Illegally putting workers at the disposal of a third-party user remains a hot item in Belgium. The sanctions should have a dissuasive effect: nullity of employment contract between employee and employer, new employment contract between employee and ‘using’ entity, joint and several liability of both entities for all salaries and indemnities, criminal sanctions…
A rather unknown solution to enable companies to use workforce in a flexible manner is the co-sourcing of employees. Two or more companies, economically linked or not, set up a ‘grouping of employers’ (werkgeversgroepering/groupement d’employeurs). The grouping can hire staff and place such staff with the members of the grouping without any further formalities having to be complied with (except for an agreement between the grouping and the employer-member using the employee). The employee will be on the grouping’s payroll and salary cost is invoiced by the grouping to the using member.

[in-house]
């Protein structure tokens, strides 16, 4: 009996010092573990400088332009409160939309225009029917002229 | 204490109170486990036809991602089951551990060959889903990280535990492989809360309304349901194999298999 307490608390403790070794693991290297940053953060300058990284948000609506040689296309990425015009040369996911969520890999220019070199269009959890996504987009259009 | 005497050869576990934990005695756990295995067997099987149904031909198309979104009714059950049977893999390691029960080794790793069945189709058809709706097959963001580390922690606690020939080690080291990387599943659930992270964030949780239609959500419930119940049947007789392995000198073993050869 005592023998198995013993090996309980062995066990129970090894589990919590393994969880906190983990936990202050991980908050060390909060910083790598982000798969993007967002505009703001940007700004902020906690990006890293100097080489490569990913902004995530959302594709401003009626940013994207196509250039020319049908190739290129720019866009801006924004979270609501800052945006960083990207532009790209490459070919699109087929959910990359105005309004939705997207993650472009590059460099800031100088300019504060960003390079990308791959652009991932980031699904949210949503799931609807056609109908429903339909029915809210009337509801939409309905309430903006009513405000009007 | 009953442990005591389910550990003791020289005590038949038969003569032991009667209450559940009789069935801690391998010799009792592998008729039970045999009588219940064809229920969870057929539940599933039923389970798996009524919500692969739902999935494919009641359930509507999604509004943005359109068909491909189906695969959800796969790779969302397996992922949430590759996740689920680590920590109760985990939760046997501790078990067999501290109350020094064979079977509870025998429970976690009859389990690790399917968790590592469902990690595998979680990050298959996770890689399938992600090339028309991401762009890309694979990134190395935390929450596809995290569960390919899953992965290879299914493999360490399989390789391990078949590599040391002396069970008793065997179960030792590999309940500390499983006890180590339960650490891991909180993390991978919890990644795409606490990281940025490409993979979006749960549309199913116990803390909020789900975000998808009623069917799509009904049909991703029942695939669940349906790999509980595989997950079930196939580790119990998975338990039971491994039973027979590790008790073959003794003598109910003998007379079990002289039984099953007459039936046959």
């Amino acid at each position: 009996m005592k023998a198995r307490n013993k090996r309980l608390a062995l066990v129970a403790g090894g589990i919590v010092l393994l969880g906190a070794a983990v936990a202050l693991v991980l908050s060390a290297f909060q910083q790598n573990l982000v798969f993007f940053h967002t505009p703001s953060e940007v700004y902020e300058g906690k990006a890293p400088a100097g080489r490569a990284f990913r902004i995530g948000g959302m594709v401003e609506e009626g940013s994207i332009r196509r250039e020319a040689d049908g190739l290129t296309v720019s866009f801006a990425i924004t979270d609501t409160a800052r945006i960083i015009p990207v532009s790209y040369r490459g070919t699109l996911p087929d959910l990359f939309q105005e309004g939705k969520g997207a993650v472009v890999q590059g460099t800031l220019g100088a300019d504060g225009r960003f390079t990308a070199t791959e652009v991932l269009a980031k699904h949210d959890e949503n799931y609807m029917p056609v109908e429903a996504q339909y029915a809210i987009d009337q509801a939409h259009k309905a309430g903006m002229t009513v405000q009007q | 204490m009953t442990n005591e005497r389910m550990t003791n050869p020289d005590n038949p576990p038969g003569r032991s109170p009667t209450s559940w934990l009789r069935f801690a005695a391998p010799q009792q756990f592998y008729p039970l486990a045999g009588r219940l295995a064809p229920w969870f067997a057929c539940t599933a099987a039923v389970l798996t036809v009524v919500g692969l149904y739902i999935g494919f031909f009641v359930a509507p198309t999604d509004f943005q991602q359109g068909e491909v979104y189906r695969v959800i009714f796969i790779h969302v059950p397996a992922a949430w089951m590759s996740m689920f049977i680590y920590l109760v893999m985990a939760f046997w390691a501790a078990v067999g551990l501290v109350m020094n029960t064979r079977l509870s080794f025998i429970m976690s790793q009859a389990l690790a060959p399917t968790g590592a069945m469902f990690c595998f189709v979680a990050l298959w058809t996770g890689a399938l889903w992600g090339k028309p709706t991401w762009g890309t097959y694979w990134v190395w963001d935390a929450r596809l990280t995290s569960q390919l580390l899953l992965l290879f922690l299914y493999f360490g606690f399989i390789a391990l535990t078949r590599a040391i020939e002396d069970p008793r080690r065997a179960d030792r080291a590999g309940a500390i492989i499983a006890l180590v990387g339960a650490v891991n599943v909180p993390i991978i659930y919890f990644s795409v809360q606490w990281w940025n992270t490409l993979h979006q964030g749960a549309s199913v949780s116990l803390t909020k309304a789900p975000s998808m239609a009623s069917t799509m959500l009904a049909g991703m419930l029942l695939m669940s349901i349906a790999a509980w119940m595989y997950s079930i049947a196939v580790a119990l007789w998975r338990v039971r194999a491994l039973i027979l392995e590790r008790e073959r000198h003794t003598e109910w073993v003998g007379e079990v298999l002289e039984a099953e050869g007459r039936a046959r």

The grouping must obtain prior approval by the Minister of Work though (who will i.a. determine its duration).
According to the information shared by the competent government authority 3 such groupings have been set up in Brussels so far, 6 in the Walloon region and zero in the Flanders region. Unknow, unloved so it seems.
Co-sourcing of employees could hence be an interesting solution for legal entities belonging to the same group and willing to employ staff in a flexible manner over the different entities, without facing the risks of illegally putting employees at the disposal. Companies not being economically linked could co-source employees as well (e.g. 2 companies located in the same premises each requiring a half-time receptionist).